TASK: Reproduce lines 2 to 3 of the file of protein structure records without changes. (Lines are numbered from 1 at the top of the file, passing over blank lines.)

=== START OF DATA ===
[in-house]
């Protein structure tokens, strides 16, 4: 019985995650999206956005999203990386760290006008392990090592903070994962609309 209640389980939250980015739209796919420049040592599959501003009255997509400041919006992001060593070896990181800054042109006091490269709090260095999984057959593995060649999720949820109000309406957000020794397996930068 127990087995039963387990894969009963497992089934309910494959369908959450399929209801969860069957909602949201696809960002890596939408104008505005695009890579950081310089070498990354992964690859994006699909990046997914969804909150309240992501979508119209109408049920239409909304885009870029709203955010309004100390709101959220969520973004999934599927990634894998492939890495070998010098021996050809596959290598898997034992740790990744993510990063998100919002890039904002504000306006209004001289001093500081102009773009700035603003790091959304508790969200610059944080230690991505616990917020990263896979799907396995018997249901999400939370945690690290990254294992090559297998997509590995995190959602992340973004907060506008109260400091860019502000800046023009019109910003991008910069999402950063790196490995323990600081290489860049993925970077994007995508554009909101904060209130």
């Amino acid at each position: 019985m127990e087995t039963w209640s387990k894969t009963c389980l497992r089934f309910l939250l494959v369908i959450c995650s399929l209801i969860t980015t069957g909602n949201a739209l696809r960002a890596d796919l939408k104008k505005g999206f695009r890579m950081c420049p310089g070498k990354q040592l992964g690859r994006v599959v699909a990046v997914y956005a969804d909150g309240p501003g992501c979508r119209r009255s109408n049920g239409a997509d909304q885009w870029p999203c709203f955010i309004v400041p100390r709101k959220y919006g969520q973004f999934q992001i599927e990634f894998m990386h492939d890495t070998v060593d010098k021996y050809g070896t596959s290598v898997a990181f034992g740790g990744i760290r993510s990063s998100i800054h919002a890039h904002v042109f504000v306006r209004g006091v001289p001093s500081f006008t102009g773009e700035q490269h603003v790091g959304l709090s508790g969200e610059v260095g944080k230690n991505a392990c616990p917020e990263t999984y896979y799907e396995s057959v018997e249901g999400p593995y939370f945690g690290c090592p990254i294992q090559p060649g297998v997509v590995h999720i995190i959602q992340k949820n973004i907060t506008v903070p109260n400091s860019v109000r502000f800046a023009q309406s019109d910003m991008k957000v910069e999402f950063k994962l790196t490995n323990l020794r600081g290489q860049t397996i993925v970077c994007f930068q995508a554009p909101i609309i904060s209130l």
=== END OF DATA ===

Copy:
């Protein structure tokens, strides 16, 4: 019985995650999206956005999203990386760290006008392990090592903070994962609309 209640389980939250980015739209796919420049040592599959501003009255997509400041919006992001060593070896990181800054042109006091490269709090260095999984057959593995060649999720949820109000309406957000020794397996930068 127990087995039963387990894969009963497992089934309910494959369908959450399929209801969860069957909602949201696809960002890596939408104008505005695009890579950081310089070498990354992964690859994006699909990046997914969804909150309240992501979508119209109408049920239409909304885009870029709203955010309004100390709101959220969520973004999934599927990634894998492939890495070998010098021996050809596959290598898997034992740790990744993510990063998100919002890039904002504000306006209004001289001093500081102009773009700035603003790091959304508790969200610059944080230690991505616990917020990263896979799907396995018997249901999400939370945690690290990254294992090559297998997509590995995190959602992340973004907060506008109260400091860019502000800046023009019109910003991008910069999402950063790196490995323990600081290489860049993925970077994007995508554009909101904060209130």
């Amino acid at each position: 019985m127990e087995t039963w209640s387990k894969t009963c389980l497992r089934f309910l939250l494959v369908i959450c995650s399929l209801i969860t980015t069957g909602n949201a739209l696809r960002a890596d796919l939408k104008k505005g999206f695009r890579m950081c420049p310089g070498k990354q040592l992964g690859r994006v599959v699909a990046v997914y956005a969804d909150g309240p501003g992501c979508r119209r009255s109408n049920g239409a997509d909304q885009w870029p999203c709203f955010i309004v400041p100390r709101k959220y919006g969520q973004f999934q992001i599927e990634f894998m990386h492939d890495t070998v060593d010098k021996y050809g070896t596959s290598v898997a990181f034992g740790g990744i760290r993510s990063s998100i800054h919002a890039h904002v042109f504000v306006r209004g006091v001289p001093s500081f006008t102009g773009e700035q490269h603003v790091g959304l709090s508790g969200e610059v260095g944080k230690n991505a392990c616990p917020e990263t999984y896979y799907e396995s057959v018997e249901g999400p593995y939370f945690g690290c090592p990254i294992q090559p060649g297998v997509v590995h999720i995190i959602q992340k949820n973004i907060t506008v903070p109260n400091s860019v109000r502000f800046a023009q309406s019109d910003m991008k957000v910069e999402f950063k994962l790196t490995n323990l020794r600081g290489q860049t397996i993925v970077c994007f930068q995508a554009p909101i609309i904060s209130l």